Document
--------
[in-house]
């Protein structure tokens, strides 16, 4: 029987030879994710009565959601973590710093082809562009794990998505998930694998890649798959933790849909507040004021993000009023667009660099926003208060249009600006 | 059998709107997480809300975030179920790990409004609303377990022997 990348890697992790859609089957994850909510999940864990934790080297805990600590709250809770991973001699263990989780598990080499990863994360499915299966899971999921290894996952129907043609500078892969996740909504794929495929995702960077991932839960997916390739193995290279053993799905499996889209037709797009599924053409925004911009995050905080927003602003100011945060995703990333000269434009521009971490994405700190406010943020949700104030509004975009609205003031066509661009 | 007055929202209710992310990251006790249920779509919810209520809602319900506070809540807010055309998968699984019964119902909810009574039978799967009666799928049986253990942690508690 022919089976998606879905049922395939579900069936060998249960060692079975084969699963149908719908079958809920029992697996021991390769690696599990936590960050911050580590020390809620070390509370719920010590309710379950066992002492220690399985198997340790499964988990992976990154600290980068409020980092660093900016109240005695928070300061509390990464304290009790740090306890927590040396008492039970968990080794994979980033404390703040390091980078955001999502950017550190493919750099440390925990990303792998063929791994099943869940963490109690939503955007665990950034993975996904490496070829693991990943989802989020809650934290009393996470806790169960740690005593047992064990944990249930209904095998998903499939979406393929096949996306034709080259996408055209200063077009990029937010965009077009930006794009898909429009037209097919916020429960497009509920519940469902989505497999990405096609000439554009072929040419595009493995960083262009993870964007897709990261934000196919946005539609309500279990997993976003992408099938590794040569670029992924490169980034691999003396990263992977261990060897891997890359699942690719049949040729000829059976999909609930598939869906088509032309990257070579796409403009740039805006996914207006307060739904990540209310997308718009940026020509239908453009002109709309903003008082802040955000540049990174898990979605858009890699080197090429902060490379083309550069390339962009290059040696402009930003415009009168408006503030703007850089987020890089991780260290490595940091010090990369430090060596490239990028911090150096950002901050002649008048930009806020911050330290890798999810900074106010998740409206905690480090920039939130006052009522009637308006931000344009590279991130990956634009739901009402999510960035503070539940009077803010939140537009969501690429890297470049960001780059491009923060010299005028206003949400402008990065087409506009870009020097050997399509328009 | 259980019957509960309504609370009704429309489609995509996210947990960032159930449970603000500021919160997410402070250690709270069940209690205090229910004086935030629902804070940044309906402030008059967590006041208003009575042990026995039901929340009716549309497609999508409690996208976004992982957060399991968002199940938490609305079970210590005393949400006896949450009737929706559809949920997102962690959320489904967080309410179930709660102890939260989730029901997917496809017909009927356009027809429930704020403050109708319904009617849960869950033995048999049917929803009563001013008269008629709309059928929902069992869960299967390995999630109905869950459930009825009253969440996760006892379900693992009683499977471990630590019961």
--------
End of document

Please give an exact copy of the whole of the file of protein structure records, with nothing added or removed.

[in-house]
């Protein structure tokens, strides 16, 4: 029987030879994710009565959601973590710093082809562009794990998505998930694998890649798959933790849909507040004021993000009023667009660099926003208060249009600006 | 059998709107997480809300975030179920790990409004609303377990022997 990348890697992790859609089957994850909510999940864990934790080297805990600590709250809770991973001699263990989780598990080499990863994360499915299966899971999921290894996952129907043609500078892969996740909504794929495929995702960077991932839960997916390739193995290279053993799905499996889209037709797009599924053409925004911009995050905080927003602003100011945060995703990333000269434009521009971490994405700190406010943020949700104030509004975009609205003031066509661009 | 007055929202209710992310990251006790249920779509919810209520809602319900506070809540807010055309998968699984019964119902909810009574039978799967009666799928049986253990942690508690 022919089976998606879905049922395939579900069936060998249960060692079975084969699963149908719908079958809920029992697996021991390769690696599990936590960050911050580590020390809620070390509370719920010590309710379950066992002492220690399985198997340790499964988990992976990154600290980068409020980092660093900016109240005695928070300061509390990464304290009790740090306890927590040396008492039970968990080794994979980033404390703040390091980078955001999502950017550190493919750099440390925990990303792998063929791994099943869940963490109690939503955007665990950034993975996904490496070829693991990943989802989020809650934290009393996470806790169960740690005593047992064990944990249930209904095998998903499939979406393929096949996306034709080259996408055209200063077009990029937010965009077009930006794009898909429009037209097919916020429960497009509920519940469902989505497999990405096609000439554009072929040419595009493995960083262009993870964007897709990261934000196919946005539609309500279990997993976003992408099938590794040569670029992924490169980034691999003396990263992977261990060897891997890359699942690719049949040729000829059976999909609930598939869906088509032309990257070579796409403009740039805006996914207006307060739904990540209310997308718009940026020509239908453009002109709309903003008082802040955000540049990174898990979605858009890699080197090429902060490379083309550069390339962009290059040696402009930003415009009168408006503030703007850089987020890089991780260290490595940091010090990369430090060596490239990028911090150096950002901050002649008048930009806020911050330290890798999810900074106010998740409206905690480090920039939130006052009522009637308006931000344009590279991130990956634009739901009402999510960035503070539940009077803010939140537009969501690429890297470049960001780059491009923060010299005028206003949400402008990065087409506009870009020097050997399509328009 | 259980019957509960309504609370009704429309489609995509996210947990960032159930449970603000500021919160997410402070250690709270069940209690205090229910004086935030629902804070940044309906402030008059967590006041208003009575042990026995039901929340009716549309497609999508409690996208976004992982957060399991968002199940938490609305079970210590005393949400006896949450009737929706559809949920997102962690959320489904967080309410179930709660102890939260989730029901997917496809017909009927356009027809429930704020403050109708319904009617849960869950033995048999049917929803009563001013008269008629709309059928929902069992869960299967390995999630109905869950459930009825009253969440996760006892379900693992009683499977471990630590019961």